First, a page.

Tuesday, 10 September 2019

Primary motivations

I am told that an analysis of those who voted to leave the European Union shows the pressing concern for about a third was national sovereignty, for about a third the control of migration, and for about a third anger for those being left behind.

And the scriptures set for Matins yesterday brought us round again to the familiar call from Micah 6:

He has told you, O mortal, what is good;
   and what does the Lord require of you
but to do justice, and to love mercy,
   and to walk humbly with your God?

Do justly

Most of what our state chooses to do has to be shaped by treaties into which we have freely entered and from which we can freely withdraw (in each case, aware of some of the consequences and unaware of others).  For example, we are involved (and will soon not be involved) in the European Union’s provisional free trade agreement with the South American Mercosur countries, a treaty which would oblige the various partners to observe international climate justice agreements, and we may be about to exchange that position simply to be obligation to be subject to World Trade Organisation terms of trade instead (the result of a different treaty, and, ironically, a body the membership of which is not determined directly by the general electorate); this is all in part so that states don’t take competitive advantage of each other by preferential or punitive terms or by acting less justly to workforce or to planet.

In these circumstances, what is the assertion of individual sovereignty fundamentally about?  Is it that my state should have freedom to act as it likes – for example, simply to assert its power by the imposition of tariffs on other sovereign states or its lack of power by acquiesce to trading conditions set by other individual sovereign states, free to dominate where it can and free to find itself dominated where it cannot?  Or might the over-ruling (sovereignty) we seek be a shared search not to take advantage of each other, to agree fair remuneration and safety for workers and reduce our harmful human impact on our environment – to do justly?

Love mercy

Our state is set in the middle of unavoidable tides of population growth and movement.  A cartoon which sticks in my memory would serve as an example – people being sucked up from a third world cityscape into a hovering machine from which emanates the reassurance “Don’t worry – it is only your midwives, engineers and IT specialists we are taking”.   Meanwhile, those who are told to ‘go home to the country you came from’ (in a Presidential tweet, chanted by a mob, shouted at them in the street, blazoned by the Home Secretary on the side of a bus, hinted at  in plain sight in forms like ‘they are taking over our schools’, sneered behind their backs, in formal expulsion notifications) do not have in common that they are migrants or the children of migrants and do not have in common that they are less assimilated into local culture than those whose home here is never questioned in this way.  They do have in common that they are visibly part of either an ethnic or religious minority.  They may have served in the armed forces (or be unemployed) or be married to a Prince (or single) or support a local baseball or cricket team (or have a sporting hero from another country) or have spent their whole working life working in a caring profession while paying taxes (or not).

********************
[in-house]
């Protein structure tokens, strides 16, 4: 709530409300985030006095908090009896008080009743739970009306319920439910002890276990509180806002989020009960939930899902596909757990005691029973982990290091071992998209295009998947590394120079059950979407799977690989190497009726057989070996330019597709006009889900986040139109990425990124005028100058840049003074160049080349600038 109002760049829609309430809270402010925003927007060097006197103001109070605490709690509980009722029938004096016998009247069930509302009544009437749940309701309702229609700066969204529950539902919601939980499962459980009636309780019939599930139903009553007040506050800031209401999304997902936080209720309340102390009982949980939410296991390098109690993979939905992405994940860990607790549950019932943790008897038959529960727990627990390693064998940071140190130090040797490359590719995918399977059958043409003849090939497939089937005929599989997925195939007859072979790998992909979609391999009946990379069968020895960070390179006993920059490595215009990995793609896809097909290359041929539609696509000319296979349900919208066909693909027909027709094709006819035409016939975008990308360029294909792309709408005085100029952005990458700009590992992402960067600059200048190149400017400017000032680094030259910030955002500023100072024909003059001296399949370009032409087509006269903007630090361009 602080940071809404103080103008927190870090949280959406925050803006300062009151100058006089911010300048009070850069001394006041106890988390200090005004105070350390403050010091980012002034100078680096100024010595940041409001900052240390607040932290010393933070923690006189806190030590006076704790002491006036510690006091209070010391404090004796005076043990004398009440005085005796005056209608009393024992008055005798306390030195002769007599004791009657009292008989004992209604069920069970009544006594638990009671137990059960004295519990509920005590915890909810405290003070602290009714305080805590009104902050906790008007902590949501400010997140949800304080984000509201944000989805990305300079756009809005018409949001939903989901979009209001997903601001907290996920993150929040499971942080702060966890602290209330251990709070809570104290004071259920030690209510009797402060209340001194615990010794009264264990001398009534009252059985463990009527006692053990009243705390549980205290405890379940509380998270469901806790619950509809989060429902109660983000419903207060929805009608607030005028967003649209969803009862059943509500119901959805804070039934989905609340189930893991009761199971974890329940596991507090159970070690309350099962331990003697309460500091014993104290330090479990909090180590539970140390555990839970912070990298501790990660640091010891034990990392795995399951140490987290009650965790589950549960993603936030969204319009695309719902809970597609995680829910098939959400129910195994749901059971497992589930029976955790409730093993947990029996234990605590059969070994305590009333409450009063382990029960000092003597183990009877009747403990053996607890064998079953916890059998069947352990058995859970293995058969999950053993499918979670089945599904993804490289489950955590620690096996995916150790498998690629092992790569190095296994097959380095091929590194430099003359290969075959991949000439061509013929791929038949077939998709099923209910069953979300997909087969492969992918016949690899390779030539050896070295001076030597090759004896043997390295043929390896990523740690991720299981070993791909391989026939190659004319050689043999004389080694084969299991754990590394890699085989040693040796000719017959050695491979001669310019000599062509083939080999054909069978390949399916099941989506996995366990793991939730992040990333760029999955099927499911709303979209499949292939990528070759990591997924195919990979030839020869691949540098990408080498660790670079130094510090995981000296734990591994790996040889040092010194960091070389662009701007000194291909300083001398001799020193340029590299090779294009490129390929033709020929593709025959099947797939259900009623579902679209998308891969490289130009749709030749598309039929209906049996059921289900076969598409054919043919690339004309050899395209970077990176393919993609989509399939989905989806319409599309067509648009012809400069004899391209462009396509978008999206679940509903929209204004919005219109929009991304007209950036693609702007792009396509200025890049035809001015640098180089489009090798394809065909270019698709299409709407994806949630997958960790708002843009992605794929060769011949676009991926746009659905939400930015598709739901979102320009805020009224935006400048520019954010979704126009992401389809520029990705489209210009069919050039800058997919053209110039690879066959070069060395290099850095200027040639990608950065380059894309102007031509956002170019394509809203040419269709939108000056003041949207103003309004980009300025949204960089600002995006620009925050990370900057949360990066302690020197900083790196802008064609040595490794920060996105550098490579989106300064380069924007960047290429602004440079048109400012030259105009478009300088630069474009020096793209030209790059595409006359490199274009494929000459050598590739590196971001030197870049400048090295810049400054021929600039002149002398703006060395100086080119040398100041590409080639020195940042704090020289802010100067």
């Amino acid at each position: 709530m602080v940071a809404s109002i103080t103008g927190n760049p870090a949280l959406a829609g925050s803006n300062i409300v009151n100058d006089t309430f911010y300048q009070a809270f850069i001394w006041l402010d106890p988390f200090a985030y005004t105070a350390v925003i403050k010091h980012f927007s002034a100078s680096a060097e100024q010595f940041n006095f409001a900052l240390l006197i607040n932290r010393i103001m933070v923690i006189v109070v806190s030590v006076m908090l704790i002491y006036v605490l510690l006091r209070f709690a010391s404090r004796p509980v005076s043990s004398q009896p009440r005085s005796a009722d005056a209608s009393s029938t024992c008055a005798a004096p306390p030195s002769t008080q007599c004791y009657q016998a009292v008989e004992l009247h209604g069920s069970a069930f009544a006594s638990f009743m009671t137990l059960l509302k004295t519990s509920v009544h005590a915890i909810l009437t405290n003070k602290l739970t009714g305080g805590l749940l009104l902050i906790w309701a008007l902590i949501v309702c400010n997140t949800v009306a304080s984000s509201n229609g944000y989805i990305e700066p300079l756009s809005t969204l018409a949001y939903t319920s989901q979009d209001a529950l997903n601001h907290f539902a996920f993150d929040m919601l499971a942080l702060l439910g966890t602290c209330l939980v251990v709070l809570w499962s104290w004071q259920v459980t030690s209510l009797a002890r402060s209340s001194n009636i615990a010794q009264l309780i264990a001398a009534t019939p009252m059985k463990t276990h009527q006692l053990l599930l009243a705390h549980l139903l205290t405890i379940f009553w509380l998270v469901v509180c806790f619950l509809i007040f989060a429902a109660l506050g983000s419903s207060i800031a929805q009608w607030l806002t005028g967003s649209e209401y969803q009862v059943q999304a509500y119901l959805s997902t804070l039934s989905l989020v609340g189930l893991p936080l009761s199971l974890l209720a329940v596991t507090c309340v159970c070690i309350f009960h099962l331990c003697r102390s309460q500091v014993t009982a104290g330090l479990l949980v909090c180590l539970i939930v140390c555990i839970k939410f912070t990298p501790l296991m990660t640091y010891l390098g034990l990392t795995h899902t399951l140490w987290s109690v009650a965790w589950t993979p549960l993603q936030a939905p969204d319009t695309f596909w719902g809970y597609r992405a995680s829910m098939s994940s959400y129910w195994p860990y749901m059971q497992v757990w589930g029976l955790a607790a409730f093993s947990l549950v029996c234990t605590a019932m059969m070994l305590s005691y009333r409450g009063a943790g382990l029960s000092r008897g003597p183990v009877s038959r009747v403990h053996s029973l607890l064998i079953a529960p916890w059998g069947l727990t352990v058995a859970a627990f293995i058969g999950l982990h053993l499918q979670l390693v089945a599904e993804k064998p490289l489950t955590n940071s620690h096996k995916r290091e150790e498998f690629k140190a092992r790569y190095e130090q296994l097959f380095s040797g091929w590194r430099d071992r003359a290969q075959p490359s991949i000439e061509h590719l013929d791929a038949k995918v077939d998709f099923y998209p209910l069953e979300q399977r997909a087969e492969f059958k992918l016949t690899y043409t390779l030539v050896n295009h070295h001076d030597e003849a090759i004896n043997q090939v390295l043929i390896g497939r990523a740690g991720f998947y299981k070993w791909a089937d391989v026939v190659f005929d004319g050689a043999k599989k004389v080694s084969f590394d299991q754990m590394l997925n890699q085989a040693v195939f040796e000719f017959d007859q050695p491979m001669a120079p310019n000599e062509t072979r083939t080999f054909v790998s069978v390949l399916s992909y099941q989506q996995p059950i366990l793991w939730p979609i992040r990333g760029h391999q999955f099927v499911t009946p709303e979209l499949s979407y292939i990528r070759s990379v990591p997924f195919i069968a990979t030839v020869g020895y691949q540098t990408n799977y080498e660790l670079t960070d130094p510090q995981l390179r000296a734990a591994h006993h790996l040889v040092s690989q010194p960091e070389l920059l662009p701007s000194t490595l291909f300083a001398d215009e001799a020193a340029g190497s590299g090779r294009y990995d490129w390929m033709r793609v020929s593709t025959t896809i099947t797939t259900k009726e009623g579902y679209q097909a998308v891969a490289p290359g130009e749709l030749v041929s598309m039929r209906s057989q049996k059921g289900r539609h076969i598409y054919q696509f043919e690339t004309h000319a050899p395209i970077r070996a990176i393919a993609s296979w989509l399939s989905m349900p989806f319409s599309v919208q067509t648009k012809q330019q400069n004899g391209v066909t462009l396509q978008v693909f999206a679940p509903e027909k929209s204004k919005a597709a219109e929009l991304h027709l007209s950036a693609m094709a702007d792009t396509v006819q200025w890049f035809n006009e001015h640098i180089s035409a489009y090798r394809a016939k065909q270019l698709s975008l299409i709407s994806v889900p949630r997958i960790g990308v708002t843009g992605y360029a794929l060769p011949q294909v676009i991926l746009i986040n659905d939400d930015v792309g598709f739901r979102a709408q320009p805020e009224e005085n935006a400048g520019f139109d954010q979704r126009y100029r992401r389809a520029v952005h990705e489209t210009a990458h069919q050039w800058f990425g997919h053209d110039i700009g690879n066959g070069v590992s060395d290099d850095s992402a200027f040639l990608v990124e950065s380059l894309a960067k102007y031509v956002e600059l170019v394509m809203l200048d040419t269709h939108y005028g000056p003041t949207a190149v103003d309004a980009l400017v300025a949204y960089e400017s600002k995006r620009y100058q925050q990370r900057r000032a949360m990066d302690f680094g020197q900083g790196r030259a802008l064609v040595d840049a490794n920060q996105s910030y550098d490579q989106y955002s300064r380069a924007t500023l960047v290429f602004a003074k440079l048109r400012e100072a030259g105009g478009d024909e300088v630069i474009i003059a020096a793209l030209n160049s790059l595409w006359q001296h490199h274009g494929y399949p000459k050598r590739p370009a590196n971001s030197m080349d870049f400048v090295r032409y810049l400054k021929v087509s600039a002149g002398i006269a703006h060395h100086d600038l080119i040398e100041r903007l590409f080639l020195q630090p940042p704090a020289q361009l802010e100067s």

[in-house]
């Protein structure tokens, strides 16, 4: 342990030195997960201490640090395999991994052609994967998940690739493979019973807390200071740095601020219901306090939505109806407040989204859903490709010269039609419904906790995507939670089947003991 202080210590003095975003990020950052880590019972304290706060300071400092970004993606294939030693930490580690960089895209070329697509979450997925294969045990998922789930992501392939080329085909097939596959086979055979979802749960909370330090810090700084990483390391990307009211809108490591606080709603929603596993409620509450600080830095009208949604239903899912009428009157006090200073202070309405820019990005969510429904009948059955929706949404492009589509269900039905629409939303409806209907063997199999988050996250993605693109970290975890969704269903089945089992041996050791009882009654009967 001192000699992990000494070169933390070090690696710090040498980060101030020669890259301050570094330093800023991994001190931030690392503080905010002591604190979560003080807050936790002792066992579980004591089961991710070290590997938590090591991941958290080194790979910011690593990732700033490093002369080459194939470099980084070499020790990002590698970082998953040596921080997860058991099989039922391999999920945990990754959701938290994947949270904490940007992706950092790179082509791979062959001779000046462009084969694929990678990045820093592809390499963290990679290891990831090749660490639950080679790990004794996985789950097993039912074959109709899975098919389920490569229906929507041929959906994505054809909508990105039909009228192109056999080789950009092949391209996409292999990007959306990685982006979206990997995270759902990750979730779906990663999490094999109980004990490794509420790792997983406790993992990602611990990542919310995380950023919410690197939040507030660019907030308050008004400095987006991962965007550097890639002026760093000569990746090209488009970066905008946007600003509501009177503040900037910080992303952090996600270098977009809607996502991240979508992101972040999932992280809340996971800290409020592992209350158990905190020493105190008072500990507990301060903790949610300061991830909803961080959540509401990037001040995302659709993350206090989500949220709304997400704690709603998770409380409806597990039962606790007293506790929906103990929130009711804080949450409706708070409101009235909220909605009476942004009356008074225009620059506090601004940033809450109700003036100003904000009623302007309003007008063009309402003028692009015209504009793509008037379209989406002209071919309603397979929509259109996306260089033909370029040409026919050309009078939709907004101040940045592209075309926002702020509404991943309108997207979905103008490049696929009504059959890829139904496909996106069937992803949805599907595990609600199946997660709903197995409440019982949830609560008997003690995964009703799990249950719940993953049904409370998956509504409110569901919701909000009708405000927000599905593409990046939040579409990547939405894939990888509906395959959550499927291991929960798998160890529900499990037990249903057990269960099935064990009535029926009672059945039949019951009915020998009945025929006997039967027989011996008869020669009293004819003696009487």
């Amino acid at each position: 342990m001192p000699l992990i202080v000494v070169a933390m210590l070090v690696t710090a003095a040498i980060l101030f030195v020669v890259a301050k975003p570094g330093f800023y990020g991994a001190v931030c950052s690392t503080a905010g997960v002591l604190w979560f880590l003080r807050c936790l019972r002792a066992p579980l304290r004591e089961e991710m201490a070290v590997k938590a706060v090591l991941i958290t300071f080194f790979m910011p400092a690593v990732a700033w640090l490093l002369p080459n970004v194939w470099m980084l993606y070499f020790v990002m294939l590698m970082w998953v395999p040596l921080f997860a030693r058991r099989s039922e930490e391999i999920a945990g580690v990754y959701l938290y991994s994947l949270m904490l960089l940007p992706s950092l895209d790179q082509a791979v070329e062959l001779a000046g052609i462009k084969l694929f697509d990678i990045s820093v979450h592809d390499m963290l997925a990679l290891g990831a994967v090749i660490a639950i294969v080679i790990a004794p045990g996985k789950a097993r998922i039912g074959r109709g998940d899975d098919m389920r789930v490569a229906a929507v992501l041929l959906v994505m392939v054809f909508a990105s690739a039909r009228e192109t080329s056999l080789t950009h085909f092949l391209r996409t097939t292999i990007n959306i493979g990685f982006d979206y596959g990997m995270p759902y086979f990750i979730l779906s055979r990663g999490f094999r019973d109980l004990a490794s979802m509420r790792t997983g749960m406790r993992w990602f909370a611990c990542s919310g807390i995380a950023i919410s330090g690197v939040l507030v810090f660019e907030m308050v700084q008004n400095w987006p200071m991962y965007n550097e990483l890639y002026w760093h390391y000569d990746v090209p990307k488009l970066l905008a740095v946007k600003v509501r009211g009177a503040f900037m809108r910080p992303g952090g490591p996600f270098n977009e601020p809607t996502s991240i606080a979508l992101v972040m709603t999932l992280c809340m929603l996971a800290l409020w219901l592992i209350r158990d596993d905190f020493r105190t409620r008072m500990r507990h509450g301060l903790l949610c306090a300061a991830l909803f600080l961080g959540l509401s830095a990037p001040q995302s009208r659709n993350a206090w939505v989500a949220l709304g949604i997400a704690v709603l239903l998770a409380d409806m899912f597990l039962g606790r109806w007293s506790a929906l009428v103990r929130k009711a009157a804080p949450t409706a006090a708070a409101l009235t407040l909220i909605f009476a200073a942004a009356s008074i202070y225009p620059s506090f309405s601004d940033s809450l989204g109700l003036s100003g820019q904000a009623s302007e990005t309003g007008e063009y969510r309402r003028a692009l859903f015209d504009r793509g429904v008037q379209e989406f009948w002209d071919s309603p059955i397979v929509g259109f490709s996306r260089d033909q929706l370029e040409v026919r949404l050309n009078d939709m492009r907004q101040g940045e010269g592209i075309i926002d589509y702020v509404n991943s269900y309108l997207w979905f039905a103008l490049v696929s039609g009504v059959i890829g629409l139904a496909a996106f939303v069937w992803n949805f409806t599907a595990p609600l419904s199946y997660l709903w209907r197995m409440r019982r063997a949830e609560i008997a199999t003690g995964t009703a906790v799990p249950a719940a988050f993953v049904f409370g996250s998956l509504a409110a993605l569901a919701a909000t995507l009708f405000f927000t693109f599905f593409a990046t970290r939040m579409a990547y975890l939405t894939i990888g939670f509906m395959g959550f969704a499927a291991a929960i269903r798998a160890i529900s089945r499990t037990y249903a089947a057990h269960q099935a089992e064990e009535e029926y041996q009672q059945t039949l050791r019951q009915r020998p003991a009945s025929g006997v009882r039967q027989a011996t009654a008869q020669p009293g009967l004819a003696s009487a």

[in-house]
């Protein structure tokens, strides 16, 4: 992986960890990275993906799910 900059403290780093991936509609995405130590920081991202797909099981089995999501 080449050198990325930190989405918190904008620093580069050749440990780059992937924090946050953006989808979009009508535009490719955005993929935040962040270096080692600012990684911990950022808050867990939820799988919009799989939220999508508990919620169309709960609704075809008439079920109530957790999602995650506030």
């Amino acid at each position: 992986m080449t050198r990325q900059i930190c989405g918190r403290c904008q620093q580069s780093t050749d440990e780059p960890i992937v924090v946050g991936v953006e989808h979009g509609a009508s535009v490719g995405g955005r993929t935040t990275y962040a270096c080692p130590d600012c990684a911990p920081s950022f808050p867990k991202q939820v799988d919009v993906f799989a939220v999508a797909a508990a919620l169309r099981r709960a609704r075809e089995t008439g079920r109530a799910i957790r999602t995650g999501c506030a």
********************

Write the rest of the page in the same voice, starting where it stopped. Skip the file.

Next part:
In these circumstances, what are controls on migration fundamentally about?  Is it that I should have as much freedom of movement as can be managed (perhaps for holiday, business or retirement living) while those unlike me should not?   Is it that I should hold to myself and those like me as much security and resources as I can set a boundary around?  Or might the movement possibilities (migration control) we seek be a search to move in tiny ways towards partial solutions to the hard problem of how to be slightly less inequitable in the midst of the climate and resource crises in which we live – to love mercy?

Walk humbly

Our state contains many who are left behind in all this.  The example frequently and helpfully identified is those who have seen the most recent traditional industries decline around them, who have felt very little ‘trickle down’ prosperity take their place, and who do not perceive political processes around them as being concerned with any of this, communities whose plight is only now beginning to be more visible as they find the political possibilities to be heard (it matters not whether this is by calculated targeted political views or by desperate lashing out).  But this is only one feature - many more are not so visible, those unable to work because their possible asylum status is still being explored, those whose minimum wages from work caring for the people with dementia or cleaning our most prosperous business premises requires them to work in two jobs to afford basic living in our capital, those in the process of benefits reallocation or who have been sanctioned to live for a few weeks on no income.

In these circumstances whose voices should we be amplifying and heeding concerned at their vulnerability and non-inclusion (anger for those being left behind)?  With an awful realisation about the extent to which our prosperity is predicated on others desperation, alongside and aware of whom should we be developing our opinions and policies – to walk humbly?

The picture is from Greenbelt.

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